We grow as religious people through an unlikely combination of courage and humility. It takes courage to question one’s opinions, and humility to recognize that we may not be as right as we thought. It is for this reason that spiritual progressives have rightly embraced the movement for equality for LGBT people not as a condundrum, but as an opportunity for precisely the kind of spiritual maturation we seek. As St. Paul says in I Corinthians 13:11, “When I was a child, I talked like a child, I thought like a child, I reasoned like a child. When I became a man, I put childish ways behind me.”
I want to go a step further. I want to suggest that our present moment’s wrestling with religion and LGBT people may present a valuable opportunity for many religious communities to “grow up” in precisely these Pauline terms. As more religious communities, even conservative ones, recognize the existence and humanity of LGBT people, they are forced to engage in the sort of critical thought and introspection to which progressive communities are accustomed. I don’t mean to be pollyannish here; this process is one of great suffering for many, many people. But its end result may not just be “good for the gays” but crucial for all of us seeking to bend religious fervor into a force for progress and justice.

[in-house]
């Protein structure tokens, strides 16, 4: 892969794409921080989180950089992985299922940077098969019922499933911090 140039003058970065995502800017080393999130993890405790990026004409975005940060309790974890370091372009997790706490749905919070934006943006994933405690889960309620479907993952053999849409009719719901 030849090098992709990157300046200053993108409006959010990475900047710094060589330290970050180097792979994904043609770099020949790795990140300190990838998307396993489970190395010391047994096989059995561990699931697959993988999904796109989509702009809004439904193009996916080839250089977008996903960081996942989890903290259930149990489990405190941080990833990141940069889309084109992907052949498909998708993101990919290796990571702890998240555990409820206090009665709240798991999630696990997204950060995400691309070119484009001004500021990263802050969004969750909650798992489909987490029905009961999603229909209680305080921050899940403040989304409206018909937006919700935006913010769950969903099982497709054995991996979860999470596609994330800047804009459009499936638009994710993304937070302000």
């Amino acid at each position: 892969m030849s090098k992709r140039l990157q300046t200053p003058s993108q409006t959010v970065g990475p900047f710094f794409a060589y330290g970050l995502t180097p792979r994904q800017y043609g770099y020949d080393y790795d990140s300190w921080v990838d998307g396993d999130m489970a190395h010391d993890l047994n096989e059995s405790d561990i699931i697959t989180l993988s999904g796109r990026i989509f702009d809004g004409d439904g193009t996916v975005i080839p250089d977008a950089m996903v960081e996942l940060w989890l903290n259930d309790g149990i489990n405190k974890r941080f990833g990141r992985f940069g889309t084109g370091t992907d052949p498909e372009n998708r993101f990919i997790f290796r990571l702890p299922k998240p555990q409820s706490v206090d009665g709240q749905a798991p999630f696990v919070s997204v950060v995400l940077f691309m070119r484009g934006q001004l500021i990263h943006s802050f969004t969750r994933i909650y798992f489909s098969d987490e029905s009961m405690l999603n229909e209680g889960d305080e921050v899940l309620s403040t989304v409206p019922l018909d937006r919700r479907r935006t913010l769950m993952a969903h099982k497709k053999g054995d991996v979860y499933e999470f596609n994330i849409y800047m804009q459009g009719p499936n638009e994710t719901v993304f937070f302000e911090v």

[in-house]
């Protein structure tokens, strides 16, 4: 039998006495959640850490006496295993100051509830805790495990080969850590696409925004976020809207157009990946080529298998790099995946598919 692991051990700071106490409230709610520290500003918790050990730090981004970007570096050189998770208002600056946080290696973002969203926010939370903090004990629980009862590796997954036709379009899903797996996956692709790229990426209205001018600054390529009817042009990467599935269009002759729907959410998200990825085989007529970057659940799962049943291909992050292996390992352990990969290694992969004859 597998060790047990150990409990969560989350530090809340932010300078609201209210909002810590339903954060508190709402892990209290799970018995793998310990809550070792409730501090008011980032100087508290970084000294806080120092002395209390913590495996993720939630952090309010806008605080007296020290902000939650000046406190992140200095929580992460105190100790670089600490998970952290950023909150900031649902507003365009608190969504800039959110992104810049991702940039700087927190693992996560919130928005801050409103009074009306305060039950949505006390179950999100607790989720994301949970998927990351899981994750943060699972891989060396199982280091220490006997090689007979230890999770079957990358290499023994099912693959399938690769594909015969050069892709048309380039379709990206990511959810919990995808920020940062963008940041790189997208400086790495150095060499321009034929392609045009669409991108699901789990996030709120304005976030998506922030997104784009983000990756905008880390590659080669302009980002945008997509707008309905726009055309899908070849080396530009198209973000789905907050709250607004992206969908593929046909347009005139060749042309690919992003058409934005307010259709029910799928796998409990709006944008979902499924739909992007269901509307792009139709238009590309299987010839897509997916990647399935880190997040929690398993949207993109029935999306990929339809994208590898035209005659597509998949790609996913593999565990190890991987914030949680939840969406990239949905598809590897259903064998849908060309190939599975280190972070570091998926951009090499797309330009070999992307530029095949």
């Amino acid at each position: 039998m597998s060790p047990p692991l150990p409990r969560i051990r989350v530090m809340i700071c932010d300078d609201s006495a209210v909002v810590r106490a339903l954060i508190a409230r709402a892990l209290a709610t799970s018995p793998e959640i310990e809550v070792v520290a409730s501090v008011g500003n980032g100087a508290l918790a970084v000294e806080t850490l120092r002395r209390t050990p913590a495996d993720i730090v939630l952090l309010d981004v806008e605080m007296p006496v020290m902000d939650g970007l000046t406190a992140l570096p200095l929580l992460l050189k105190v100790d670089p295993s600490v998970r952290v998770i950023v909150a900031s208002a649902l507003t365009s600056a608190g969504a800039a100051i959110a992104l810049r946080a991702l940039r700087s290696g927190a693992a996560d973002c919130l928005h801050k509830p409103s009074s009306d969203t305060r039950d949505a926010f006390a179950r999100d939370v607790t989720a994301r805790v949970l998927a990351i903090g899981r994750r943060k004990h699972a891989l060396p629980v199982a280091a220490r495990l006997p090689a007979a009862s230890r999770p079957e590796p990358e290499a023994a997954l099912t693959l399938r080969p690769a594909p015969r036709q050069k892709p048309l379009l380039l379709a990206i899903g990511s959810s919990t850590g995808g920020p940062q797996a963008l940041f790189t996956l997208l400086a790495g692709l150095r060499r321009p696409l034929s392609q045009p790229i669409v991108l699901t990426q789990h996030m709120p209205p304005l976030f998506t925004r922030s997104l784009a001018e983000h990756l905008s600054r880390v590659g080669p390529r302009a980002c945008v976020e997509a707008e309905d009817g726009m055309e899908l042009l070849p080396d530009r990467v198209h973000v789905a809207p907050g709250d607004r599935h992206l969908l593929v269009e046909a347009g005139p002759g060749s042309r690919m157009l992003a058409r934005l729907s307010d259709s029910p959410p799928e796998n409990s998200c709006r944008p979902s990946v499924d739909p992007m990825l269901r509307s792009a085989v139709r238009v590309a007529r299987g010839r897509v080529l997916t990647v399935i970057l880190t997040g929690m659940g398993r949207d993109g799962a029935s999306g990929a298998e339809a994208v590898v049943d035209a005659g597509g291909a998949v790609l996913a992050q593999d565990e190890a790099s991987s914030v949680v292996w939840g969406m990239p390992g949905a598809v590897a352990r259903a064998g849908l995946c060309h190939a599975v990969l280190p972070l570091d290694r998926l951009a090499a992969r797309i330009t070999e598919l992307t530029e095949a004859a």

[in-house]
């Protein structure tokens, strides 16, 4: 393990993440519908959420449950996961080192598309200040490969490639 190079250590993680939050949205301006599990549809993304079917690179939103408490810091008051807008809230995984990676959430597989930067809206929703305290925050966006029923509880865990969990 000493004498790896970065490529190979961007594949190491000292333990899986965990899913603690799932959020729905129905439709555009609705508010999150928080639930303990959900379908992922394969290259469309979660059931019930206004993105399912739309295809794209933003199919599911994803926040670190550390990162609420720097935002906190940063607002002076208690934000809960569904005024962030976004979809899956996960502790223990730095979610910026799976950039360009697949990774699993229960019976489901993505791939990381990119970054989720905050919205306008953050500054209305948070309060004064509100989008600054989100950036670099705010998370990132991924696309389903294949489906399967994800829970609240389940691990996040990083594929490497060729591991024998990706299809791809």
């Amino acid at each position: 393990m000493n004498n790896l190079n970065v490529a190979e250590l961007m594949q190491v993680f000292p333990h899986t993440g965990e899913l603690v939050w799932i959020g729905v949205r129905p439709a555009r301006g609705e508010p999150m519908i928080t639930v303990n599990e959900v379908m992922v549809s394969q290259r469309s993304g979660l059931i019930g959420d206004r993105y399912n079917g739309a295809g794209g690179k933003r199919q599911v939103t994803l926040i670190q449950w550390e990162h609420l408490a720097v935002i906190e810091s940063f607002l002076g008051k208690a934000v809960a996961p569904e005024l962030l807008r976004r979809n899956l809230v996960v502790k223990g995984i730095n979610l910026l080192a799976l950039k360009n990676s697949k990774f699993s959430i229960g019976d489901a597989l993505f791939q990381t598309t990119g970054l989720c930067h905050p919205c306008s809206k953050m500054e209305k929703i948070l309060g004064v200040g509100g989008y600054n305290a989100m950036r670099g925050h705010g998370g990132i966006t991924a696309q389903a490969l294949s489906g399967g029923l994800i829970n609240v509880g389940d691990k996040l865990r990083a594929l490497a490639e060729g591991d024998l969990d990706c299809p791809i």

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All of us who make religion or spirituality part of our lives are accustomed to the process of introspection. Whether we attend confession, or review our lives as part of the annual cycle of Rosh Hashanah and Yom Kippur, or have heart-to-heart conversations with Christ, or enter periods of contemplation and discernment when we try to understand what course of action is the right one, or engage in any number of other procedures of self-examination and review, those of us involved in religious communities and spiritual practice are invited, time and again, to look inward.